Dayana grew up having close relationships with her three sisters and she feels fortunate to have always had their support and guidance. As a child, she had the confidence that comes from knowing they would always be there for her no matter what. When she learned about Children’s Aid and Family Services Mentoring Program five years ago, Dayana decided she wanted to help children and teenagers in foster care who often don’t have trusting relationships with the adults in their lives.
She began the process of becoming a mentor by attending training at the agency. “The goal of mentoring is to help the young people develop life skills so they are prepared for independent living,” Dayana says. For example, Isabella* is 19 and recently left the agency’s care. She is in her freshman year of college, a challenging time of transition during which a teenager needs a dependable adult in his or her life. To that end, Dayana speaks to her regularly and takes her out to eat often; she strives to incorporate life skills teaching into their outings. For example, she encourages Isabella to try new foods, speak respectfully to the server and calculate the tip. “I try to help Isabella with whatever she needs, even if it’s just someone to listen to her,” says Dayana.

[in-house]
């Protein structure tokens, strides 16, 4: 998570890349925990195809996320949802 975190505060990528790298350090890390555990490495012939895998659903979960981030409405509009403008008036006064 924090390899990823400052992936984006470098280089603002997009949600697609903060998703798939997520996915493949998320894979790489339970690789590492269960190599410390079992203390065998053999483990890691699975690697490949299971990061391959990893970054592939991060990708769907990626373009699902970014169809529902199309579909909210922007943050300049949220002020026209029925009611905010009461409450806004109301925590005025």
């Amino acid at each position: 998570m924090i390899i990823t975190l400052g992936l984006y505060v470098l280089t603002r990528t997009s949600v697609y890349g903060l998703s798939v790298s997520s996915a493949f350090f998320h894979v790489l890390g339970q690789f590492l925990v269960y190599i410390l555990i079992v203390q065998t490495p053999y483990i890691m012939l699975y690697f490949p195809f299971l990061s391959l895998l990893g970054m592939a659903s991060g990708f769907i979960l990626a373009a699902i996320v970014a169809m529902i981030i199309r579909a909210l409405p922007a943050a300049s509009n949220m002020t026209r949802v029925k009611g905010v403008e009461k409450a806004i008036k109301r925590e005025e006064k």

Dayana believes being a mentor is a great opportunity to make a difference and give back. She urges anyone with an interest in helping children and teenagers to “find the time and make connections.”
*Name changed to protect client confidentiality
Children’s Aid and Family Services has an urgent need for mentors. To learn more, please contact Marcia Fisher at 201-261-2800 or visit www.cafsnj.org.